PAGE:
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My last ttot, wishing for a peter-gunn-dancing kinda day, suggests how distraction slip-streams me from one place to the next in a sort of messy non-linear time travel.

My initial post to “catch up” on my things of thankful since April 4 intended to chronicle several broad, then more specific areas/ideas/themes highlighting my daily gratitudes. However, I am easily distracted and often digress. (Ask anyone who has ever listened to me try and tell a “shortened” version of anything).

I started with being grateful for having access to Netflix while visiting friends, leading to some very good movie and series watching and conversations. The first watched, and by far the best, was The Woman in Gold. Searching for the price of admission to see the painting by Gustav Klimt (in the title) lead me from an expensive art gallery in New York City (Neue Galerie) through Klimt’s “gold phase” to images of a second, later much less well known portrait of Adele Bloch-Bauer, Klimt’s benefactor’s wife and model.

Which in term, lead me to two images of “Judith;” again one in gold; the other note, said to be inspired by Adele. The likeness and erotic nature of these paintings added to the suggestions that the artist and his wealthy muse were lovers.

“All art is erotic.” Gustav Klimt

The term “the lively arts” led me on a much merrier chase. To track down it’s meaning/definition; usage; origins; versions.

“All forms of popular entertainment; originally, motion pictures, vaudeville, popular music, popular dancing, writing in the vernacular, musical shows, comic strips.” from The Seven Lively Arts (1924) by Gilbert Seldes.

A mention of Salvador Dali’s paintings sent me on another thread of distraction:

Possibly the most intriguing project ever undertaken by Salvador Dali – one with a twist no one saw coming – was when impresario, lyricist, and theater showman Billy Rose commissioned Dali to create seven paintings for Rose’s “Seven Lively Arts” revue in 1944 at his Ziegfeld Theatre in New York City. Rose (1899 – 1966), who penned the popular song, “Me and My Shadow,” and whose autobiography, “Wine, Women and Words” Dali illustrated, wanted to adorn the lobby of his theater with paintings by Dali. Each was themed for one of the seven arts featured in Rose’s revue: theater, dance, ballet, opera, concert, cinema, and radio.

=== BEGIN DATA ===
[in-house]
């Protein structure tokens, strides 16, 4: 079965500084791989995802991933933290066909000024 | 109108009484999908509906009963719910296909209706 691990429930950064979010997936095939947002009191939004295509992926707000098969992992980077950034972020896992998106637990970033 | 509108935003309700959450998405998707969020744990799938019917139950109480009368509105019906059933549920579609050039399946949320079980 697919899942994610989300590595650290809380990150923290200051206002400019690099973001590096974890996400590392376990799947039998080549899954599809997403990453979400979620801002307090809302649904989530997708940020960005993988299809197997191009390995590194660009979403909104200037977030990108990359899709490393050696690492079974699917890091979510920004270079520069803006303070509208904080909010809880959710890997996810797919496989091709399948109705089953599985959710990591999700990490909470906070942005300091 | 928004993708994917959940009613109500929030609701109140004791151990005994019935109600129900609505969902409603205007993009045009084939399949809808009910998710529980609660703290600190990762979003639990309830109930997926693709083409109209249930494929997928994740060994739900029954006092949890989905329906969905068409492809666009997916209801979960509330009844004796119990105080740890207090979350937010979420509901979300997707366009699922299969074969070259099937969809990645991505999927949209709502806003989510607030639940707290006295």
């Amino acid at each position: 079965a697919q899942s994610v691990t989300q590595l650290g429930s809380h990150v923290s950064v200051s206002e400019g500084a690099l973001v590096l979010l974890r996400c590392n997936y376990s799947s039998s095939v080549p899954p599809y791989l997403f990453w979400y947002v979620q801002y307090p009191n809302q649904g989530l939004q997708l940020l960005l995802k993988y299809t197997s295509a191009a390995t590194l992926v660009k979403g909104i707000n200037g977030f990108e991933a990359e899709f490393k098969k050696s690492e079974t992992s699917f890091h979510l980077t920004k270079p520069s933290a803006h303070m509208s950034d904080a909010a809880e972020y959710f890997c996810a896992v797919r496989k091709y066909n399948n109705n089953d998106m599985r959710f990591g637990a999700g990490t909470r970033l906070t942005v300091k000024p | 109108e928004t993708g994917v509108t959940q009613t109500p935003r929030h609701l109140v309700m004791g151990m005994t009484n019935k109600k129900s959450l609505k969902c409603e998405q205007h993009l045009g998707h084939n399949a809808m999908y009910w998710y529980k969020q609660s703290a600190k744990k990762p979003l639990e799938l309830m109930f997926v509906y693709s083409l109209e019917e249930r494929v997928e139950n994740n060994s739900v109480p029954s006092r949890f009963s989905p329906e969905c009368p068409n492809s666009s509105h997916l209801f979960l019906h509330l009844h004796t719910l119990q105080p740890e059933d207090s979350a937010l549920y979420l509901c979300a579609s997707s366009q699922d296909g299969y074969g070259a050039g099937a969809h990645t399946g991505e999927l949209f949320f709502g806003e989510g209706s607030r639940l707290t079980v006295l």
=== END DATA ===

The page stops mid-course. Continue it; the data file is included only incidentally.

All the 1944 original paintings were destroyed in 1956 when a fire ripped through Rose’s Mount Kisco mansion. Subsequently, Dali attempted to reproduce these 7, adding an 8th to represent television.

I proceeded to my “source of first resource,” Wikipedia to find out more.

The featured article that day on Wikipedia’s home page was gothic boxwood miniatures. These incredible, impossible tiny carved religious objects fascinate me. I saw examples at the Metropolitan Museum and The Cloisters in New York during a trip in the mid-1980s.

The Art Gallery of Ontario (AGO) possesses, according to Wikipedia, several of these miniatures, including one carved in the workshop of Adam Dircksz, in the Northern Netherlands. Perhaps 60 “prayer nuts” were created between 1500 and 1530.  I visited the AGO, mostly as a child. So perhaps my fascination dates to the 1960s?

Subsequent searches on the AGO’s site didn’t produce a boxwood miniature, but did, without my prompting, have as the first image on a collection page, “I am half sick of shadows” by JW Waterhouse, based on a passage from the Lady of Shalott. John William Waterhouse is one of my favourite artists, discovered when I started doing creative writing on my blog. I was looking for quasi-medieval representations of women to accompany stories I told.

Which circles me back to Loreena McKennitt whose haunting music I featured on my March 23, 2019 ttot: maple sugar supermoons. She sets poems to music, as she did with The Lady of Shalott by Alfred Lord Tennyson.

Based on the medieval Donna di Scalotta, it tells the story of Elaine of Astolat, a young noble woman imprisoned in a tower on an island near Camelot. One of the poet’s best-known works, its vivid medieval romanticism and enigmatic symbolism inspired many painters, especially the Pre-Raphaelites and their followers.

So, once again I am thankful for distractions – these lead me on Mobius loops of enjoyment and enrichment.